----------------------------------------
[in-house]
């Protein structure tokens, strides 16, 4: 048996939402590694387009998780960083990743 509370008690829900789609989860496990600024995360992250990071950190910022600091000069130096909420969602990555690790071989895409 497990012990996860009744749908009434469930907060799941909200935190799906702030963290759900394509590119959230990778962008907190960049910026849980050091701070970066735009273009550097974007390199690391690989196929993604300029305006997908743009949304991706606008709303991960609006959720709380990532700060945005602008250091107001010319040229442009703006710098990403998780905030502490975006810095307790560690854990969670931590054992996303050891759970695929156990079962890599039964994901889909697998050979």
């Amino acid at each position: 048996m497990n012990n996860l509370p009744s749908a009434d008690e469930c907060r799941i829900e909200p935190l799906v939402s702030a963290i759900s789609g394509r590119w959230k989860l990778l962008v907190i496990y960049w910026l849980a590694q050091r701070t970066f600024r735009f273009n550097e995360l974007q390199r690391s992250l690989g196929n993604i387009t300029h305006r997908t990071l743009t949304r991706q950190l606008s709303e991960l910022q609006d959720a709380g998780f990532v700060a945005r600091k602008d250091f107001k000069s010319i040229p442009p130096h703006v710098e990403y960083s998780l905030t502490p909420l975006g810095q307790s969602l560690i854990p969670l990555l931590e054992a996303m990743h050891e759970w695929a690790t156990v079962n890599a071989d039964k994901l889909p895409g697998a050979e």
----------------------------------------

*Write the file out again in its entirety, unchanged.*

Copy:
[in-house]
């Protein structure tokens, strides 16, 4: 048996939402590694387009998780960083990743 509370008690829900789609989860496990600024995360992250990071950190910022600091000069130096909420969602990555690790071989895409 497990012990996860009744749908009434469930907060799941909200935190799906702030963290759900394509590119959230990778962008907190960049910026849980050091701070970066735009273009550097974007390199690391690989196929993604300029305006997908743009949304991706606008709303991960609006959720709380990532700060945005602008250091107001010319040229442009703006710098990403998780905030502490975006810095307790560690854990969670931590054992996303050891759970695929156990079962890599039964994901889909697998050979």
């Amino acid at each position: 048996m497990n012990n996860l509370p009744s749908a009434d008690e469930c907060r799941i829900e909200p935190l799906v939402s702030a963290i759900s789609g394509r590119w959230k989860l990778l962008v907190i496990y960049w910026l849980a590694q050091r701070t970066f600024r735009f273009n550097e995360l974007q390199r690391s992250l690989g196929n993604i387009t300029h305006r997908t990071l743009t949304r991706q950190l606008s709303e991960l910022q609006d959720a709380g998780f990532v700060a945005r600091k602008d250091f107001k000069s010319i040229p442009p130096h703006v710098e990403y960083s998780l905030t502490p909420l975006g810095q307790s969602l560690i854990p969670l990555l931590e054992a996303m990743h050891e759970w695929a690790t156990v079962n890599a071989d039964k994901l889909p895409g697998a050979e």